Hispanic Leaders Say Trump's Anti-Immigrant Language Is Fueling Violence Like El Paso

“The President has put a target on the back of the Hispanic community for years now," said Rep. Joaquín Castro of Texas.

EL PASO — Hours after a mass shooter murdered 20 people and wounded 26 others in El Paso, Texas, American Hispanic leaders say some of the blame lies with the anti-immigrant rhetoric from President Donald Trump.

The suspected shooter is believed to have posted a hate-filled manifesto on the anonymous online message board 8chan 45 minutes before the massacre. In it, he claimed “this attack is a response to the Hispanic invasion of Texas.”


The Walmart targeted by the shooter is a well-known shopping destination for Mexican nationals who cross the border, and serves the multicultural community in El Paso. In February, Trump rallied supporters in El Paso, blaming undocumented immigrants for murdering American citizens and driving down wages.

Hispanic leaders say there are chilling parallels between what Trump has said about immigrants and the suspected El Paso shooter’s writings.

READ: "Nobody really knew him:" Everything we know about the suspected El Paso shooter

Rep. Joaquin Castro, who represents nearby San Antonio and is chairman of the Congressional Hispanic Caucus, said he is worried for his own young children in the wake of the shooting targeting people like his family.

“The President has put a target on the back of the Hispanic community for years now, and there's a cost to that kind of dangerous and racially divisive rhetoric,” Castro said, on the phone from his home in San Antonio. ”If you look at the shooter‘s manifesto, it's consistent with the language that President Trump has used to describe Hispanic immigrants as being part of an invasion of the United States.”

Authorities are reviewing the manifesto, which outlines a plan to terrorize Hispanics so they return to their countries of origin.

The shooter went on to write he had these beliefs before Trump came to power, but Castro said the timing of the attack reinforces his belief that the tone Trump sets with his rhetoric is a contributing factor.


READ: Nine people killed in Dayton mass shooting just hours after El Paso

”In that manifesto the guy says, ‘I had these beliefs before Trump.’ I can believe that,” Castro said. “But I also think it's significant that he chose this moment to act upon them. You know, people can be the spark that ignites this kind of racism and targeted action, and that's what this President has done, I believe.”

Domingo Garcia, the president of the League of United Latin American Citizens, told VICE News that the shooter is “paraphrasing President Trump,” in the passages of a manifesto that claim the carnage was in response to an immigrant invasion of the country -- words similar to those Trump has used to describe immigrants.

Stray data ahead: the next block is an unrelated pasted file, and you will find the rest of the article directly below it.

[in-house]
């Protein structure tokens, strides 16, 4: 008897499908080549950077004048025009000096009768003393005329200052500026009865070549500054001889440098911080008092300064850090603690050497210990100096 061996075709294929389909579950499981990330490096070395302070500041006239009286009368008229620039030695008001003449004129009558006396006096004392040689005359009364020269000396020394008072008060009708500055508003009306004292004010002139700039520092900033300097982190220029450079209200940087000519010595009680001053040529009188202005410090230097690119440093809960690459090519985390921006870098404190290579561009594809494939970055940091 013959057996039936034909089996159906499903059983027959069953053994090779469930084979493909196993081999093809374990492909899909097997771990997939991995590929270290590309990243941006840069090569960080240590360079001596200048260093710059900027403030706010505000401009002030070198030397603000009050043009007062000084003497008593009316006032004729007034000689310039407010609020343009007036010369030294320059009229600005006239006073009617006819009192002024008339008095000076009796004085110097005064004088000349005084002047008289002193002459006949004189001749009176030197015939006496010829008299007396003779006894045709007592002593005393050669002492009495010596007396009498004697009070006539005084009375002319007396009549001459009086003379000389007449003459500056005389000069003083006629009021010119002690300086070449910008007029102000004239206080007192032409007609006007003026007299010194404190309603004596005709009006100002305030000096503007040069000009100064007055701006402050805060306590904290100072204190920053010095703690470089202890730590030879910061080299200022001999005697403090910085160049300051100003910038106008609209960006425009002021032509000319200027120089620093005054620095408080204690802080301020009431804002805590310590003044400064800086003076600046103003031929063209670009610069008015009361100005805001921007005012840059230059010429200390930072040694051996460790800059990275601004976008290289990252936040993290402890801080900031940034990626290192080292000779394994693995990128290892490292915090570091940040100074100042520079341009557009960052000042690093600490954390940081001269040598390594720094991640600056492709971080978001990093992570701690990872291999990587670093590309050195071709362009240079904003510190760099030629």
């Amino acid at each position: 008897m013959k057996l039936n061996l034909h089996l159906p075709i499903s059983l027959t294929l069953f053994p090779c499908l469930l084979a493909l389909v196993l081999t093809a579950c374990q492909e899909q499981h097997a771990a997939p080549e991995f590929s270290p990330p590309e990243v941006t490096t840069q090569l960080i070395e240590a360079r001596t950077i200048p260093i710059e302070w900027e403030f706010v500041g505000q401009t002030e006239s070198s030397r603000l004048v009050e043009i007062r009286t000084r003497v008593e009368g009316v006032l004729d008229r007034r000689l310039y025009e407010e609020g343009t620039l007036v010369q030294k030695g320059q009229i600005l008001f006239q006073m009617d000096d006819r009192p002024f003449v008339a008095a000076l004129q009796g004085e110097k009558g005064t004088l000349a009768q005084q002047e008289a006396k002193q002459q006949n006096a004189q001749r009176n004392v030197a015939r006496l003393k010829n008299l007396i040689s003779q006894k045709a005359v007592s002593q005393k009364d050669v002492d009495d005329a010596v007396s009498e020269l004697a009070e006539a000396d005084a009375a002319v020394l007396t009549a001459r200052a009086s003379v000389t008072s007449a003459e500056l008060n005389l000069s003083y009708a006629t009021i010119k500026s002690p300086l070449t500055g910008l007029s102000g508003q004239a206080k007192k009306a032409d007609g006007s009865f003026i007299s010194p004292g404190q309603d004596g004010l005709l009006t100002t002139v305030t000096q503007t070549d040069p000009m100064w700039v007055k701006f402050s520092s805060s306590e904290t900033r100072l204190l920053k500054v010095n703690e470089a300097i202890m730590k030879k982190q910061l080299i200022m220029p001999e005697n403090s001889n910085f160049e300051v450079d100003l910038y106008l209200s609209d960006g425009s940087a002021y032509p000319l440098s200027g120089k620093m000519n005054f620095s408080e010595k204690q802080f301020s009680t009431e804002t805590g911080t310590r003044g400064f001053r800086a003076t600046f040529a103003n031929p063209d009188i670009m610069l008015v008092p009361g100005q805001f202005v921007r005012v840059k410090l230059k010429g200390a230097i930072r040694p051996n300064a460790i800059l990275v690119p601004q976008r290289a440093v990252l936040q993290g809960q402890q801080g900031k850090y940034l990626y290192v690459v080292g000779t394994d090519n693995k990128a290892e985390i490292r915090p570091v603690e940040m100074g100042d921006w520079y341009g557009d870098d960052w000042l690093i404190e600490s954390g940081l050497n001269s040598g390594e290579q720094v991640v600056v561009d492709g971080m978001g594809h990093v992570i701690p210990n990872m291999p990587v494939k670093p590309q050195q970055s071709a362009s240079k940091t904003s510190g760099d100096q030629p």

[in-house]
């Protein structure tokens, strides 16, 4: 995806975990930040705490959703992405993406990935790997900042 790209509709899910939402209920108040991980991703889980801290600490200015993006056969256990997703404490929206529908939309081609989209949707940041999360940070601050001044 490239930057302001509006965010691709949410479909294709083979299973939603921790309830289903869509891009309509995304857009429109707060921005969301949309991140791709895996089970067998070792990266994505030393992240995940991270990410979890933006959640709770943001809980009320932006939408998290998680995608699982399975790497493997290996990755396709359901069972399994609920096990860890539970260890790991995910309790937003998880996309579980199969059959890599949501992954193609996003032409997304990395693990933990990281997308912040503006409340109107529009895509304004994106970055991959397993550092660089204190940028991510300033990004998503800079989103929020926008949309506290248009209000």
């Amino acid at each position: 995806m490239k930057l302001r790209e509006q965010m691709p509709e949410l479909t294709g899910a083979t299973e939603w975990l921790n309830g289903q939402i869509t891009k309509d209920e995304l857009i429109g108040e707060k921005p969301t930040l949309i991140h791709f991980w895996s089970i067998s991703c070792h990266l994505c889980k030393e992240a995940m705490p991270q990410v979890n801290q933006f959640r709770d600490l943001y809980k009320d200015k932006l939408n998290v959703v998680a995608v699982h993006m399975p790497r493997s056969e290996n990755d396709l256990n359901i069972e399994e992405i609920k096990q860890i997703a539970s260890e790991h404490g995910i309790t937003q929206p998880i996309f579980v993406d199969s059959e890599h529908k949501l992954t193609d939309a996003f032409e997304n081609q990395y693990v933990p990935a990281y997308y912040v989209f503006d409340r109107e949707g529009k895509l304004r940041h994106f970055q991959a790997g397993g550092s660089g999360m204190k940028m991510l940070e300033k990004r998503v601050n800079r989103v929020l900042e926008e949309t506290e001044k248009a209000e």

“He talked about the invasion of the United States,” Garcia said in a phone interview from Dallas. “He talks infestation of immigrants, that rapists and murderers are coming. This young man, whatever his mental state might be, acted on it. And now at least 20 people are dead.”

“The President sets the tone through the rhetoric and the … hatred and anti-immigrant, anti-Hispanic hate speech, and young men like this individual act on it,” he said.

The White House did not immediately respond to Garcia’s and Castro’s critique of Trump’s rhetoric.

White House chief of staff Mick Mulvaney deflected blame away from Trump in an interview on ABC. He said Trump is saddened and angry.

“I hate to draw attention to the manifesto, but if you actually go and look at it, what the guy says is he’s felt this way a long time before Donald Trump got elected president,” Mulvaney said. “No politician is to blame for that. The people responsible here are the people who pulled the trigger.”


Garcia, who will travel to El Paso on Sunday morning, is calling on the FBI to set up a special task for to investigate home grown white supremacist terrorists, and said Trump and other Republicans and conservative pundits should tone down their anti-immigrant rhetoric, to avoid inspiring more murders. Castro, meanwhile, said Congress should set up hearings to investigate the shooting.

Trump tweeted Saturday evening, pledging his full support for the people of El Paso.

“Today’s shooting in El Paso, Texas was not only tragic, it was an act of cowardice. I know that I stand with everyone in this Country to condemn today’s hateful act. There are no reasons or excuses that will ever justify killing innocent people,” he wrote. “Melania and I send our heartfelt thoughts and prayers to the great people of Texas.”

At a press conference featuring Texas Republican Gov. Greg Abbott, Democratic Rep. Veronica Escobar and local non-partisan elected officials in the blue-leaning city of El Paso Saturday afternoon, politicians mostly avoided partisan politics.

But Abbott was more interested in talking about mental health, while Escobar said she saw a political connection between the shooting and border rhetoric from the president and Republicans. She promised to speak more on the matter as the investigation was progresses.

Cover: From left, Melody Stout, Hannah Payan, Aaliyah Alba, Sherie Gramlich and Laura Barrios comfort each other during a vigil for victims of the shooting Saturday, Aug. 3, 2019, in El Paso, Texas. A young gunman opened fire in an El Paso, Texas, shopping area during the busy back-to-school season, leaving multiple people dead and more than two dozen injured. (AP Photo/John Locher)